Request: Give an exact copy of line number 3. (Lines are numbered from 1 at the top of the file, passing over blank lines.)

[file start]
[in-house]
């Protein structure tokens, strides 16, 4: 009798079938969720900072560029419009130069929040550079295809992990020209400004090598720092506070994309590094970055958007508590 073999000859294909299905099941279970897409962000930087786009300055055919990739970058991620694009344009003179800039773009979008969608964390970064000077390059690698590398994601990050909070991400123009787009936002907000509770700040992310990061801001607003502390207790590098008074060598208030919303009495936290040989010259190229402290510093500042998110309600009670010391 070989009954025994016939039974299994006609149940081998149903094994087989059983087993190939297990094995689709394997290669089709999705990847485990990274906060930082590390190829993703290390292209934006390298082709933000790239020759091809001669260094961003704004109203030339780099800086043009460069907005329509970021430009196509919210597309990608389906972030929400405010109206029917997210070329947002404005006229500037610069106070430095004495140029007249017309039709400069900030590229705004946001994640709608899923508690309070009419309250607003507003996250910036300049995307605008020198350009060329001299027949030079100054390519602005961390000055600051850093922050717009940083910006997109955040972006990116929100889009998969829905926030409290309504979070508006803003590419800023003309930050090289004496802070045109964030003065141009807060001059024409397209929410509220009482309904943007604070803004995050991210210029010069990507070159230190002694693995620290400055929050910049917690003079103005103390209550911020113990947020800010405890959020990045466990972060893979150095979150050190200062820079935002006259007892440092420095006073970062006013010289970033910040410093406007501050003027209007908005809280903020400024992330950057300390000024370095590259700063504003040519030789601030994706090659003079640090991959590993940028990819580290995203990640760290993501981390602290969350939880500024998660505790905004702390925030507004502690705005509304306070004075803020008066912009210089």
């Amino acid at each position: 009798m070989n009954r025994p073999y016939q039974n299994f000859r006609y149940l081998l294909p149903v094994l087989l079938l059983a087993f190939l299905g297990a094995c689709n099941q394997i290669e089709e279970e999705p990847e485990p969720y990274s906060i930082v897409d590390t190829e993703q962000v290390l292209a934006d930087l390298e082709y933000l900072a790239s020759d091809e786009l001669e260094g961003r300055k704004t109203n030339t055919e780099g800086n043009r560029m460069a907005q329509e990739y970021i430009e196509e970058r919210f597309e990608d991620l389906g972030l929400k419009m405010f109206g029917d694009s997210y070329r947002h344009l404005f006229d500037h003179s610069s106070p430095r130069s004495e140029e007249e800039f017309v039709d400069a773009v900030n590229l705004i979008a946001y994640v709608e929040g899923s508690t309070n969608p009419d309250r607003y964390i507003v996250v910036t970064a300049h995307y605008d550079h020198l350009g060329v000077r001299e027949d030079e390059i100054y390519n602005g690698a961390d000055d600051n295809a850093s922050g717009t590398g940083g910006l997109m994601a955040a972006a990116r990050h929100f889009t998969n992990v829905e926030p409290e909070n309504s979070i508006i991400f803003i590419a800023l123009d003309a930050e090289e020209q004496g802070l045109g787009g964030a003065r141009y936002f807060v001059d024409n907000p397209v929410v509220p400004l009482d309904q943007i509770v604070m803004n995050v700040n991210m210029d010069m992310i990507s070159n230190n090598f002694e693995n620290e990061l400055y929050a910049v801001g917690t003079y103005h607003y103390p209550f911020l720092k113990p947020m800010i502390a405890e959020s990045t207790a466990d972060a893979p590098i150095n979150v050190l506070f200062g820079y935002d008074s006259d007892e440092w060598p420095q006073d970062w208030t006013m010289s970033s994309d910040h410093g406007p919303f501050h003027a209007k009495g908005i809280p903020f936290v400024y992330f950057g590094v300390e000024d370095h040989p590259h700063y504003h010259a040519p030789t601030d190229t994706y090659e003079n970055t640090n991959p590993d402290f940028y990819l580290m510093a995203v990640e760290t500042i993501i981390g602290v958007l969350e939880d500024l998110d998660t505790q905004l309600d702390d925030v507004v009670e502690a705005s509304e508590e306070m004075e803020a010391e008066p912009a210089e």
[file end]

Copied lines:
């Amino acid at each position: 009798m070989n009954r025994p073999y016939q039974n299994f000859r006609y149940l081998l294909p149903v094994l087989l079938l059983a087993f190939l299905g297990a094995c689709n099941q394997i290669e089709e279970e999705p990847e485990p969720y990274s906060i930082v897409d590390t190829e993703q962000v290390l292209a934006d930087l390298e082709y933000l900072a790239s020759d091809e786009l001669e260094g961003r300055k704004t109203n030339t055919e780099g800086n043009r560029m460069a907005q329509e990739y970021i430009e196509e970058r919210f597309e990608d991620l389906g972030l929400k419009m405010f109206g029917d694009s997210y070329r947002h344009l404005f006229d500037h003179s610069s106070p430095r130069s004495e140029e007249e800039f017309v039709d400069a773009v900030n590229l705004i979008a946001y994640v709608e929040g899923s508690t309070n969608p009419d309250r607003y964390i507003v996250v910036t970064a300049h995307y605008d550079h020198l350009g060329v000077r001299e027949d030079e390059i100054y390519n602005g690698a961390d000055d600051n295809a850093s922050g717009t590398g940083g910006l997109m994601a955040a972006a990116r990050h929100f889009t998969n992990v829905e926030p409290e909070n309504s979070i508006i991400f803003i590419a800023l123009d003309a930050e090289e020209q004496g802070l045109g787009g964030a003065r141009y936002f807060v001059d024409n907000p397209v929410v509220p400004l009482d309904q943007i509770v604070m803004n995050v700040n991210m210029d010069m992310i990507s070159n230190n090598f002694e693995n620290e990061l400055y929050a910049v801001g917690t003079y103005h607003y103390p209550f911020l720092k113990p947020m800010i502390a405890e959020s990045t207790a466990d972060a893979p590098i150095n979150v050190l506070f200062g820079y935002d008074s006259d007892e440092w060598p420095q006073d970062w208030t006013m010289s970033s994309d910040h410093g406007p919303f501050h003027a209007k009495g908005i809280p903020f936290v400024y992330f950057g590094v300390e000024d370095h040989p590259h700063y504003h010259a040519p030789t601030d190229t994706y090659e003079n970055t640090n991959p590993d402290f940028y990819l580290m510093a995203v990640e760290t500042i993501i981390g602290v958007l969350e939880d500024l998110d998660t505790q905004l309600d702390d925030v507004v009670e502690a705005s509304e508590e306070m004075e803020a010391e008066p912009a210089e």